Herbert Simon’s parable of the watchmakers was constructed to convey his belief that complex systems will evolve from simple systems much more rapidly if there are stable intermediate forms present in that evolutionary process than if they are not present.
Arthur Koestler built on this in his 1967 book “The Ghost in the Machine“, in the process coining the term holon to denote something that is simultaneously a whole or a part, depending on how you look at it. Here Mark Edwards explaining this duality:
Every identifiable unit of organization, such as a single cell in an animal or a family unit in a society, comprises more basic units (mitochondria and nucleus, parents and siblings) while at the same time forming a part of a larger unit of organization (a muscle tissue and organ, community and society). A holon, as Koestler devised the term, is an identifiable part of a system that has a unique identity, yet is made up of sub-ordinate parts and in turn is part of a larger whole.
Importantly, Koestler further described holons as
… autonomous, self-reliant units that possess a degree of independence and handle contingencies without asking higher authorities for instructions. These holons are also simultaneously subject to control from one or more of these higher authorities. The first property ensures that holons are stable forms that are able to withstand disturbances, while the latter property signifies that they are intermediate forms, providing a context for the proper functionality for the larger whole. [Summary text from wikipedia]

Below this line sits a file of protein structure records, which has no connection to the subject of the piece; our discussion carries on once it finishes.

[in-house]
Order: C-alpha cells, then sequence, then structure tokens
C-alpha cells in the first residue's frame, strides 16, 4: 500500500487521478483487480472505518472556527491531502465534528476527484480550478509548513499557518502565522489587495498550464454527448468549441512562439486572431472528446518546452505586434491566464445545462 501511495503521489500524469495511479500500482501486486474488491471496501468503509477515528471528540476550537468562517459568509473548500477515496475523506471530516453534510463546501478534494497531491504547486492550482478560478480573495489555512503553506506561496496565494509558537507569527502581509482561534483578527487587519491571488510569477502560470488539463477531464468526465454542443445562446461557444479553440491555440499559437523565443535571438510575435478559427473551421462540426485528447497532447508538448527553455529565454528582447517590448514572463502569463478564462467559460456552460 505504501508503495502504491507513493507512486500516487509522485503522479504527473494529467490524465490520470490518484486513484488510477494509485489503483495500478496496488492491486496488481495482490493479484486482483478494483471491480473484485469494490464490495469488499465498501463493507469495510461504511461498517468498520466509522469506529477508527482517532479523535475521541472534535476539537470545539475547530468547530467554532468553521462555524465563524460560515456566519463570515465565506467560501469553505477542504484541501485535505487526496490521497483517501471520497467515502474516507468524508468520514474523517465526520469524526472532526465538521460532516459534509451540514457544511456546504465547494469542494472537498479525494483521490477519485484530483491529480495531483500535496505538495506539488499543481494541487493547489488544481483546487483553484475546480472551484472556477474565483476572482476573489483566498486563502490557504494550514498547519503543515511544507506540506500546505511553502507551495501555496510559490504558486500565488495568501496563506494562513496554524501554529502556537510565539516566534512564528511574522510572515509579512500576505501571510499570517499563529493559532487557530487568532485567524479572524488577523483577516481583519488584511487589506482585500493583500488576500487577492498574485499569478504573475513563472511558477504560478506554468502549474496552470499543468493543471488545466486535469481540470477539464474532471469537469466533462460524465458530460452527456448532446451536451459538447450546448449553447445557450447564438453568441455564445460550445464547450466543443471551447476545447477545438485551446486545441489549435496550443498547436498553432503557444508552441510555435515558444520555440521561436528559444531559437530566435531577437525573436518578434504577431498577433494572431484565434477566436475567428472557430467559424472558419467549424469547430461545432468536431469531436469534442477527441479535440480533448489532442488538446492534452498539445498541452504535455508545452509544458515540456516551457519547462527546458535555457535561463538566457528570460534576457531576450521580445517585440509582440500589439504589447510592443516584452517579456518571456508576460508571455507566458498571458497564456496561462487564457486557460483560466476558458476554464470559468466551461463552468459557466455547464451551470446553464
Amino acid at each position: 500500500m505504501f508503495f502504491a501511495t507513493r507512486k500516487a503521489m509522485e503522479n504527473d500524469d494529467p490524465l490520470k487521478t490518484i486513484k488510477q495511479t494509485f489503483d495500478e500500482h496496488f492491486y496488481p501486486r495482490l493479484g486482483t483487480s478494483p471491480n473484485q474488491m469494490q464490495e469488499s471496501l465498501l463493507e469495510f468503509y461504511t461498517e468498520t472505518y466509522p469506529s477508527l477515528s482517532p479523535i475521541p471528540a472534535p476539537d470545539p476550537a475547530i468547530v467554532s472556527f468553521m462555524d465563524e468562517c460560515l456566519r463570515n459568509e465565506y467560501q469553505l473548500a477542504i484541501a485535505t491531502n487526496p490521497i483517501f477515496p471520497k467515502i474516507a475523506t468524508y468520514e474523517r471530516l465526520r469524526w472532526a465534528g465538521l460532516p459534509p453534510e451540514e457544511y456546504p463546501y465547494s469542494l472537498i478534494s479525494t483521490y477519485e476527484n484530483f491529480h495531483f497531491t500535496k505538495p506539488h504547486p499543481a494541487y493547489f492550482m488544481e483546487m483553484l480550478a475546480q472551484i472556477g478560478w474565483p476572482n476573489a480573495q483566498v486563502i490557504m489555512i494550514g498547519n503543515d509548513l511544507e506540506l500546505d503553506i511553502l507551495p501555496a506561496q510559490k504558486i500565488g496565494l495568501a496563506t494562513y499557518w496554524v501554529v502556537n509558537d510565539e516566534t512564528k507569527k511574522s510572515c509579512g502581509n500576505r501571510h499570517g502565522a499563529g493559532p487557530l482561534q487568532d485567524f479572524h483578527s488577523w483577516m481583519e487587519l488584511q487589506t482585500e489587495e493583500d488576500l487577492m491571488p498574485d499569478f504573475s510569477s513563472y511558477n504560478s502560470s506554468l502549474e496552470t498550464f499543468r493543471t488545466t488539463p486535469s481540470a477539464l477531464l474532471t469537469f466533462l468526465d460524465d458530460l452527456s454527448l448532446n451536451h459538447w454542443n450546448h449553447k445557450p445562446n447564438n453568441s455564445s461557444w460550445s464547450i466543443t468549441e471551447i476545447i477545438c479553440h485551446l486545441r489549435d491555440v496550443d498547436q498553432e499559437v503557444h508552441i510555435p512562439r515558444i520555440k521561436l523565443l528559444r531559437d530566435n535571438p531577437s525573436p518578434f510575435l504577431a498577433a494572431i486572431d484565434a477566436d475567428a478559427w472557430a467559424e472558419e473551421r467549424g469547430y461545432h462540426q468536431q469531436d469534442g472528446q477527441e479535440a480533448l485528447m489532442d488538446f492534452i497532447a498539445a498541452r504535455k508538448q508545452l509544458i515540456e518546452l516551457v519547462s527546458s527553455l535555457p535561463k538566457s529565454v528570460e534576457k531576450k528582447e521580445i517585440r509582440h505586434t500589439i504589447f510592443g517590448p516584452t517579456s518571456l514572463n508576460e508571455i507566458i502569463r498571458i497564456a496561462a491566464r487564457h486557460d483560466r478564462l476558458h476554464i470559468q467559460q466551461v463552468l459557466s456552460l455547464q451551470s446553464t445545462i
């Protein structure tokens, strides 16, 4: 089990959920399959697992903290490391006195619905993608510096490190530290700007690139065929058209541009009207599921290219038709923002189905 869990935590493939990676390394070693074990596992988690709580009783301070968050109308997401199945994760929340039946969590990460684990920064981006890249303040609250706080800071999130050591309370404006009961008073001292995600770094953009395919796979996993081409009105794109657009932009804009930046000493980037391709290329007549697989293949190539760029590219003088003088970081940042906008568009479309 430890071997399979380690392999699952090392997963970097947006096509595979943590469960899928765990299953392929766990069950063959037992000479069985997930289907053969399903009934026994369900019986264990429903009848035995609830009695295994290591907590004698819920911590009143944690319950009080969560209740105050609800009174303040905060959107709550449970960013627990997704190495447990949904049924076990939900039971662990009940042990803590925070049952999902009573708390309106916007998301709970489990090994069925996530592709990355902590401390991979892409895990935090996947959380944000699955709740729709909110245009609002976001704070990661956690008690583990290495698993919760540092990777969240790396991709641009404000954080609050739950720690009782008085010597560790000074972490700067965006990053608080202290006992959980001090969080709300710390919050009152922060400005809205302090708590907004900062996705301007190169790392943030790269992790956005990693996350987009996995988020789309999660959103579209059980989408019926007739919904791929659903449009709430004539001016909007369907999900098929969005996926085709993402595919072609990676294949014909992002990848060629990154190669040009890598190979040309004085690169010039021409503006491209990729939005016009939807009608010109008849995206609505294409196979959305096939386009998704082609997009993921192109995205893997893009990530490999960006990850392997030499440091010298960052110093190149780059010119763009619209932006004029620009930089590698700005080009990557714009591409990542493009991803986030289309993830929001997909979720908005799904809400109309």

Though the terminology is different, I am sure the key tenets of Koestler’s principles will resonate with most people in software. Certainly, the importance of meaningful wholes (within the context of a wider system) is well recognized, and reflected in established principles such as Single Responsibility and Reuse Release Equivalency. Similarly, most would agree that the ability to withstand disturbances is hugely desirable, though we generally talk about this in terms of agility (or its converse fragility). The one aspect that might jar a little is the reference to higher authorities – I’ll revisit this later in the context of Emergent Design.
Koestler also introduced the term holarchy to denote a hierarchy of holons. As I suggested in my previous post on this subject area, I rather feel that, mostly, today’s software thinking tends to buy Koestler’s notions on holons but fall down on holarchy. Specifically, we tend to pay little or no attention to the world of complexity between the low-level coding constructs (classes, methods) and the unit of deployment (jar, dll).
Just as one example of this, see Bob Martin’s Principles of OO Development. He describes five principles that apply to the class level, and six that operate at the unit of deployment. Nothing inbetween. Similarly, and related, there are lots and lots of (not necessarily very useful) metrics that measure aspects of classes and methods, but there is an almost complete vacuum at the (what Booch would have called) “class cluster” level. One of the very few exceptions to this is DMS and related stability metrics for Java packages (based on Martin’s Acyclic Dependencies Principle). However, and somewhat amusingly, it would seem that these metrics only came into being because of confusion over Martin’s use of the term “package” (apparently, he actually intended this to denote unit of deployment)…
The situation changes instantly if we embrace hierarchy, holarchy. I do not see this as anything particularly radical, rather just a generalizing of existing principles. However, the ramifications could be quite far reaching. In the next two posts, I will explain for example how holarchy opens the door to automated visualization and holistic measurement.